Bucking the Trend of Giving Good Legal Advice

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chimpanzee checks out the chin of another chimpI am a lawyer. It is important that my clients and I communicate effectively. If we do not fully understand one another, then giving good advice  may have little value to my client.

Two essential skills I need to facilitate effective communication are careful listening and clear presentation of information.  The law is often complicated. Results vary depending on specific facts. Grey is the official color of the law and it comes in many shades.  Explaining how it applies to each client’s situation without using legal jargon requires that I consider my words and methods of communication carefully. It is also important for me to see things from each client’s perspective.

If my client and I talk face to face, we can enjoy the benefit of a rich conversation, complete with ample opportunity to listen, observe non-verbal clues, ask questions and repeat this process until we both feel satisfied that we have each been heard and understood. On the importance of a lawyer really listening, Jack Welch, (former) CEO of General Electric, praised corporate counsel Steven Volk by stating, “He is a really great advisor. He listens better than anybody else.”

One enemy of effective communication is the expectation that answers can and should be provided instantaneously in any situation. To make matters worse, we are rapidly losing our ability to pay close attention to anything. We expect information fast, lightning fast. We want fast at the expense of accuracy backed by reputation and investigation.

Some clients want email responses from me to complex legal questions. I make judgments dozens of times a day about whether I can properly respond to email inquiries. Many would demand information via texts if I was willing to give out my cell number freely. But the fabric of legal opinion is too rich to be spun into a thin text message strand.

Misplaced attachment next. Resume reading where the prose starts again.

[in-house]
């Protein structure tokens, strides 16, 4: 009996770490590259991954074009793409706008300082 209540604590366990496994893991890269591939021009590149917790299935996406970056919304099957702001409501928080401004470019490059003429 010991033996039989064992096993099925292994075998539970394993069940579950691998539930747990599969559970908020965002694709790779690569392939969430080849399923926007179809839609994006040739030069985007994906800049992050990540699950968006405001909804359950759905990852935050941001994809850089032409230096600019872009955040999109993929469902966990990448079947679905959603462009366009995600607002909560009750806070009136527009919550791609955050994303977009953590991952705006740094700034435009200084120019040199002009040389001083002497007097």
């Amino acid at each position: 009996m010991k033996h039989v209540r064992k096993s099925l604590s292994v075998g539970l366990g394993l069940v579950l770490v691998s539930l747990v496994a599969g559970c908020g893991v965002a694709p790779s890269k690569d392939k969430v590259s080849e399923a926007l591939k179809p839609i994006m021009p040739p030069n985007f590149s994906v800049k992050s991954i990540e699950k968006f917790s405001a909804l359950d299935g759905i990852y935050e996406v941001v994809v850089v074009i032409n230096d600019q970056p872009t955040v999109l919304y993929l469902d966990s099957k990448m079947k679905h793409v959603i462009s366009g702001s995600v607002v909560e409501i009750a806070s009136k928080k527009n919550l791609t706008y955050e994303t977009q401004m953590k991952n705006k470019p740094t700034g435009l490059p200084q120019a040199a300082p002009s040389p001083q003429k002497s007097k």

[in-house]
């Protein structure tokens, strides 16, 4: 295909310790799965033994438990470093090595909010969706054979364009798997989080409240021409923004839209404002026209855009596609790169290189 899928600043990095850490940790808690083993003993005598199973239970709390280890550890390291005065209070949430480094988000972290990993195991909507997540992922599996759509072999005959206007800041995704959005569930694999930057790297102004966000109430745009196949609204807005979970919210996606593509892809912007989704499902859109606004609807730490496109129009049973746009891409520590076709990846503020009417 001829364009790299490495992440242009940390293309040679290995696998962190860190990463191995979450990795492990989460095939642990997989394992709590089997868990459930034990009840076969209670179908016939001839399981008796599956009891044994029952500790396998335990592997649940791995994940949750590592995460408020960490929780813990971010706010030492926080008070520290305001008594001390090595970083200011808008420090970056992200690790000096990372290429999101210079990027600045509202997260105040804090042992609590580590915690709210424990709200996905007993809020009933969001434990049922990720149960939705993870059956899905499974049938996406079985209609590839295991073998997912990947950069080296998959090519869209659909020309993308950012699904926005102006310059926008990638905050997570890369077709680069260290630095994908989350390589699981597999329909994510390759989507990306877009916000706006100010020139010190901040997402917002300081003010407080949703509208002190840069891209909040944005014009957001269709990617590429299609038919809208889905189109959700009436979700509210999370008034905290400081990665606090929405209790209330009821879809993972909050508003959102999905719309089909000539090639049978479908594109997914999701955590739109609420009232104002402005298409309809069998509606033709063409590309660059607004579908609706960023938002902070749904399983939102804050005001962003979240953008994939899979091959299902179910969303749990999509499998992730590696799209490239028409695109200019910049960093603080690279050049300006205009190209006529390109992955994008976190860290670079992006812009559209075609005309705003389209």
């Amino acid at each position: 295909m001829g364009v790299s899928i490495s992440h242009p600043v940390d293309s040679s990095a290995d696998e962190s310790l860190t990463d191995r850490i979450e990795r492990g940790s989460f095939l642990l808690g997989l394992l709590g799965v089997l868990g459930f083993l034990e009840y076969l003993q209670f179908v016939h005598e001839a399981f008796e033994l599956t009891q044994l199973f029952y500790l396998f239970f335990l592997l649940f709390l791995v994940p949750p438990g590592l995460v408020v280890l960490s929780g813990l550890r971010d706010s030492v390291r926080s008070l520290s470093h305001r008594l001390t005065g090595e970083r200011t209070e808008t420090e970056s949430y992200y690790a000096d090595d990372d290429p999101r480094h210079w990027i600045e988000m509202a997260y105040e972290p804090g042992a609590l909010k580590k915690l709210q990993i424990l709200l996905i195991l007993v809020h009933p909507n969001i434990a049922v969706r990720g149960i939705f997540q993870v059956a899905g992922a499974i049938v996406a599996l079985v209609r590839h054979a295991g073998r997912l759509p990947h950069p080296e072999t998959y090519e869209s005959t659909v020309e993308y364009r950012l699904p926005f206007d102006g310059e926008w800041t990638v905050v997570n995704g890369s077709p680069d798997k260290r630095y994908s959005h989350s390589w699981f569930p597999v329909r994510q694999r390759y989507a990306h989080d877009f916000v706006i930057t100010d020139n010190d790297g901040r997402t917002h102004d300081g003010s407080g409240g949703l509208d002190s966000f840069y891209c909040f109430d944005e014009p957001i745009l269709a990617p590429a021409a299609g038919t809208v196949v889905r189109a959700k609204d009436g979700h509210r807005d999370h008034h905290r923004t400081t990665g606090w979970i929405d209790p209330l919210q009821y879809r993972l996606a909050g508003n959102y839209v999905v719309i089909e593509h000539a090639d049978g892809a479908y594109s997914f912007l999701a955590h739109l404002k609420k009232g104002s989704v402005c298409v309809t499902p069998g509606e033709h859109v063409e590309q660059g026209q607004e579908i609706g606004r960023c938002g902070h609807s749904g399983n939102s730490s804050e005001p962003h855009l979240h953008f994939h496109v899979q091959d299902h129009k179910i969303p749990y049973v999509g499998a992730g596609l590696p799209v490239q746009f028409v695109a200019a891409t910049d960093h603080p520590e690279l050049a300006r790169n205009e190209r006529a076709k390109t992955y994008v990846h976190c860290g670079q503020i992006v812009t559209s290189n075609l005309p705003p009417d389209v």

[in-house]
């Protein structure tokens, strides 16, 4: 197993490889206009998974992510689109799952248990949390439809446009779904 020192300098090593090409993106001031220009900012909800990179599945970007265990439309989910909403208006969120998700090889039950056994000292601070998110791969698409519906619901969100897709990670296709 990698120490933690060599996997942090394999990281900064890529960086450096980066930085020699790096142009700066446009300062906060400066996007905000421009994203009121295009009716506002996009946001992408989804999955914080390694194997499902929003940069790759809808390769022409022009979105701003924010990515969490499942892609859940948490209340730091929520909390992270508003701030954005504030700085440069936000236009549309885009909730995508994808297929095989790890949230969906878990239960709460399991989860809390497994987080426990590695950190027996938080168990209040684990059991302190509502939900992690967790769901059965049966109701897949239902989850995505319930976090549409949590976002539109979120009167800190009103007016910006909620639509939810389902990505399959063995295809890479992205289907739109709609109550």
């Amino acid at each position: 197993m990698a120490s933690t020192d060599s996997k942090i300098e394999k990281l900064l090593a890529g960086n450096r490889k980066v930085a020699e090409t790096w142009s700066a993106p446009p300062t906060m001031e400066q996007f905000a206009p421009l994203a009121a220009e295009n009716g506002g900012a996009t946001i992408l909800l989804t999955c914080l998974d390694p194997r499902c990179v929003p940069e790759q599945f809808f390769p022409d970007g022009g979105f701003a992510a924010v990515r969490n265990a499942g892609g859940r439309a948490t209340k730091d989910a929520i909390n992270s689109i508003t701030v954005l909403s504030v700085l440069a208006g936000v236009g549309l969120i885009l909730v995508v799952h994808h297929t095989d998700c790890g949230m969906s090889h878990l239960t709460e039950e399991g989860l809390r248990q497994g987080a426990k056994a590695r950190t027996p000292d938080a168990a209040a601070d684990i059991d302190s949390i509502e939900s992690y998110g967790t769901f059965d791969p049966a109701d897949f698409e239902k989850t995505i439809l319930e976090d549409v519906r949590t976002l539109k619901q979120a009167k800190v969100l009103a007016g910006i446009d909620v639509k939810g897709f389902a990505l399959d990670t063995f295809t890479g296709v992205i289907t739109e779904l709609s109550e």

I find myself moving in the opposite direction; swimming against the current. I want my clients to fully understand the information and advice I offer them. And I want to know that they understand. More and more I am relying on illustrations and short publications I have created to help clients understand, learn and remember. A significant number of scientific studies have shown the value of providing information so it engages multiple senses as a good way to help others learn and remember.

One successful example of this is my illustration of three boxes which I use regularly for estate planning discussions. It has been so well accepted, I hear my clients refer to box 1, box 2 or box 3 assets as shorthand for their assets we have symbolically placed in them. This visual aid helps my clients understand how laws of distribution, contracts and wills must all work together to make an effective estate plan.

I want my information and advice to be fully understood by my clients. I want it to be better than “good advice” falling on confused ears. So, I have coined for myself the term “best advice” meaning advice which is fully understood by my clients. And it is best served in the old-fashioned setting of face to face.